Through the partnership and hard work of the Vermont Mountain Bike Association (VMBA) and the Vermont Youth Conservation Corps (VYCC), the United States Forest Service (USFS) is allocating some $154,000 to create new and improve existing mountain bike trails, as well as increasing bike access throughout the Green Mountain National Forest. The focus of this project is to improve sustainable mountain biking locations which are compatible with other outdoor activities in order to help diversify the states’ recreational facilities.
The VMBA is a non-profit organization based in Waterbury, dedicated to promoting trail advocacy through education, planning, funding, establishing and maintaining multi-use trails throughout Vermont. They endorse responsible, environmentally sensible trail use and the creation of community recreation trail networks. The VYCC is also a non-profit youth, leadership, service, conservation and education organization that instills the values of personal responsibility, hard work and respect for the environment.
The allocation comes from the American Recovery and Reinvestment Act and will be used to build a nine-mile mountain bike trail dubbed the Chandler Ridge-Leicester Hollow Loop Trail. The trail will start and end at the Silver Lake campground in Goshen, with the trail work taking place in Moosalamoo National Recreation Area, which is a congressionally designated area within the National Forest.
The new trail will also be accessible from Branbury State Park in Brandon and the Blueberry Hill Ski Center in Goshen, while the VMBA will continue to provide project management and oversee all of the crews performing the construction of the trails. They have been partnering with the USFS for over three years on the project and are looking towards a completion date of fall, 2012.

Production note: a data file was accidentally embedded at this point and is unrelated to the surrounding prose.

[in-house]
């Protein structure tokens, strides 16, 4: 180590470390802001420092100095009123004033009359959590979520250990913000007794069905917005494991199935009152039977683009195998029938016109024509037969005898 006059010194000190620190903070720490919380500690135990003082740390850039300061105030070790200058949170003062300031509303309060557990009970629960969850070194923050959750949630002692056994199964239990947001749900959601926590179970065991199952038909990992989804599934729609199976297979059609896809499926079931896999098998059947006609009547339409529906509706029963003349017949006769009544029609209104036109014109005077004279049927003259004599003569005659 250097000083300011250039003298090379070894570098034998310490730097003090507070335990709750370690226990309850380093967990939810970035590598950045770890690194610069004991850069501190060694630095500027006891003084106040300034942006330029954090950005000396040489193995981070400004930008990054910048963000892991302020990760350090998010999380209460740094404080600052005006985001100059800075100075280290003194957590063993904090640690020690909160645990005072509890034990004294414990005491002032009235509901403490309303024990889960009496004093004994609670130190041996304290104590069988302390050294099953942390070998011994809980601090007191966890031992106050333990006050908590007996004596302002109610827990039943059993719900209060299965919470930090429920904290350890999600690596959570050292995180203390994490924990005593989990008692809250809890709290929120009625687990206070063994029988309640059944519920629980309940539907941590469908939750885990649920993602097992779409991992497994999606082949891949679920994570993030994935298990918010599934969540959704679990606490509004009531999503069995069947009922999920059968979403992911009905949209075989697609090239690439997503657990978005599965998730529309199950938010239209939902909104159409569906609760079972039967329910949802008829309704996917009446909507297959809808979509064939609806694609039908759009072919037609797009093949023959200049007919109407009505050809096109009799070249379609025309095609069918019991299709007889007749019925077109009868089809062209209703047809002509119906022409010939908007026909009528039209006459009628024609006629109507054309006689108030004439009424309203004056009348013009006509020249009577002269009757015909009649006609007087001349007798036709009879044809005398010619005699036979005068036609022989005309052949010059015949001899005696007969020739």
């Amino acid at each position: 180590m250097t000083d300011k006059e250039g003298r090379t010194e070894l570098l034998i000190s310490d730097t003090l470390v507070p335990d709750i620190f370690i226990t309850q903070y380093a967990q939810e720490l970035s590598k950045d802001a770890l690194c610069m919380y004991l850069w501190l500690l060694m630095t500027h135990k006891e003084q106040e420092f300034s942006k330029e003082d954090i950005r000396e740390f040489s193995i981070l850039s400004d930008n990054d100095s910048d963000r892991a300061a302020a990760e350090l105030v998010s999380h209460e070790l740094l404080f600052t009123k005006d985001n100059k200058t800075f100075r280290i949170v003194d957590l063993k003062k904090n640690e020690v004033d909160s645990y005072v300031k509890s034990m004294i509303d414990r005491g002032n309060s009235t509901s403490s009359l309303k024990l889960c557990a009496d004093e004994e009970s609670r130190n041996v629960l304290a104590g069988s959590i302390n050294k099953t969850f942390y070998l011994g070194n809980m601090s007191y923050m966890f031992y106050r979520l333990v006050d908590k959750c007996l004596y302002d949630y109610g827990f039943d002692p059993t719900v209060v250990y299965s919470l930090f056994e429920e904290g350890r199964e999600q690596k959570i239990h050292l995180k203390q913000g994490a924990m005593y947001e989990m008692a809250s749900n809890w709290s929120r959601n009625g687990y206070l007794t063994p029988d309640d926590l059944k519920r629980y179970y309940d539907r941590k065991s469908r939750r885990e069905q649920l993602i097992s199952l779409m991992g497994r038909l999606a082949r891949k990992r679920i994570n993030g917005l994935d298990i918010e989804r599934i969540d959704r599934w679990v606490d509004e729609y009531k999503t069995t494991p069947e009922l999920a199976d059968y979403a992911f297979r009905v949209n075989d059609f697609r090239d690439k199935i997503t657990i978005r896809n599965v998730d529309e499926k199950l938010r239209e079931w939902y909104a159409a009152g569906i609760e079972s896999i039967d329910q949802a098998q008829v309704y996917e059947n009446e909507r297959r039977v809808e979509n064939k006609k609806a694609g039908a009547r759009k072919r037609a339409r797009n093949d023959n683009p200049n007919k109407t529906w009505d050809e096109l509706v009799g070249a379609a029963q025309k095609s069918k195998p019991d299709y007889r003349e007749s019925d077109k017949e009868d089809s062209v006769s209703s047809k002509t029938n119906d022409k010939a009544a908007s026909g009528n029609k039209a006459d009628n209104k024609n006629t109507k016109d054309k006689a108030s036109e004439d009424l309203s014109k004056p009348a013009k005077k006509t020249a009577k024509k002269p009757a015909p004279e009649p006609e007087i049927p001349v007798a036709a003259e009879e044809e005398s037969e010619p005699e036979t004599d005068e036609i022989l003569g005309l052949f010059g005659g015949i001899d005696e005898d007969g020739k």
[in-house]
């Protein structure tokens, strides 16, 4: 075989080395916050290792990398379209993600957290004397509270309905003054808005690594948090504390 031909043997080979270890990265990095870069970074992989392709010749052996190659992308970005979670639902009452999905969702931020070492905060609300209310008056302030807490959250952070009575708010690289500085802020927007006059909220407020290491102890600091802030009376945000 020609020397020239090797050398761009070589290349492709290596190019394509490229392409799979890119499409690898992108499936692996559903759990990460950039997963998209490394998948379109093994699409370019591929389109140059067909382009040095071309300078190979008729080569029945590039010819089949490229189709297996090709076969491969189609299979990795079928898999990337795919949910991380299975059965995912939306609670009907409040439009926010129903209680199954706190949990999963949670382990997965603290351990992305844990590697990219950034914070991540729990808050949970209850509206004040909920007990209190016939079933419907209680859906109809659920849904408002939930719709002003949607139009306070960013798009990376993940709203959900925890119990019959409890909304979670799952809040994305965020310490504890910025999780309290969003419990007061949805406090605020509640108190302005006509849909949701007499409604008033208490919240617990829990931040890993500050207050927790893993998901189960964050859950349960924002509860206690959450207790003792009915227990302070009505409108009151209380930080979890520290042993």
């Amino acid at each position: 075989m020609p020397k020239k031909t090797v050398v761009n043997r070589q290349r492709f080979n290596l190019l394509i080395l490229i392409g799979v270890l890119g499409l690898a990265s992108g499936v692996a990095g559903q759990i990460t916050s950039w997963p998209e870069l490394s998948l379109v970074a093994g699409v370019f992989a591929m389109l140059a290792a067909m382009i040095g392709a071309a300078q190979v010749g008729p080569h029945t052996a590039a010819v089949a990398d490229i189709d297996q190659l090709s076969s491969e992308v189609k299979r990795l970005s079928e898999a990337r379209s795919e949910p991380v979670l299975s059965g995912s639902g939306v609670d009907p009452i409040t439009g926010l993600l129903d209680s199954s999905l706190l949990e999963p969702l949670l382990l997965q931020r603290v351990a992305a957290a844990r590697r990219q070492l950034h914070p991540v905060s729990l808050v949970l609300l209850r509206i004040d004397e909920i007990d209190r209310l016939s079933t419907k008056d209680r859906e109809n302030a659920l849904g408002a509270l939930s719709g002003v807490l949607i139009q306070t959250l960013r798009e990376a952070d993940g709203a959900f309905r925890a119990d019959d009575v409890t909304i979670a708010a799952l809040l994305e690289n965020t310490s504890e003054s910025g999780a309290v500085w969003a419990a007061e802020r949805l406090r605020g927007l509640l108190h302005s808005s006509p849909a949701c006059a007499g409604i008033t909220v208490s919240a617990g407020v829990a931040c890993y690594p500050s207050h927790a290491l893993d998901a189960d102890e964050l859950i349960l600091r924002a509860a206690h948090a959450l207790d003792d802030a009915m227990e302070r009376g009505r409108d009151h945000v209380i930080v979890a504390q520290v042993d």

“We have been partnering with the USFS for three years on this project and we saw good progress in 20010, through the hard work of VYCC crews and we are delighted with this funding allocation for 2011,” VMBA Executive Director Patrick Kell said in a recent press release statement. “We expect to see the Chandler Ridge-Leicester Hollow Loop Trail completed or close to it, by the fall of 2011. A big thanks to the USFS for their vision in developing this trail.” The new trail will offer a unique destination, due to the combination of trails along the shores of Silver Lake, a ridgeline trail on Chandler Ridge, fascinating geology in Leicester Hollow and camp ground facilities at Silver Lake, with the aforementioned additional access from Branbury State Park.
The Vermont Department of Tourism is also jumping on the bike trail theme, realizing the potential in which mountain biking promotes the Green Mountain State.”Mountain bike tourism is the perfect fit for our Vermont Brand,” Megan Smith stated in a recent press release. Smith is the Commissioner of the Vermont Department of Tourism. “It encompasses the use of our natural landscape while promoting good health and family fun. As we expand our venues for mountain biking we will be contributing to local economies in areas that might not have already had a focus on outdoor recreation, therefore, bringing in new types of business.”
The VMBA works very hard to not only create new mountain bike trails throughout the state, but also to improve existing trails. Some of the other current VMBA projects include the Adams Camp Ride Center in the Stowe-Waterbury area, Rocky Point Chandler Ridge Trail and the Riverside Farm Trails in Pittsfield. To learn more about the Vermont Mountain Bike Association visit www.vmba.org or the Vermont Youth Conservation Corps at www.vycc.org. Photo courtesy of the Vermont Mountain Bike Association Joe Milliken is a freelance writer based in Bellows Falls, Vt. Contact Joe at www.jemwriting.com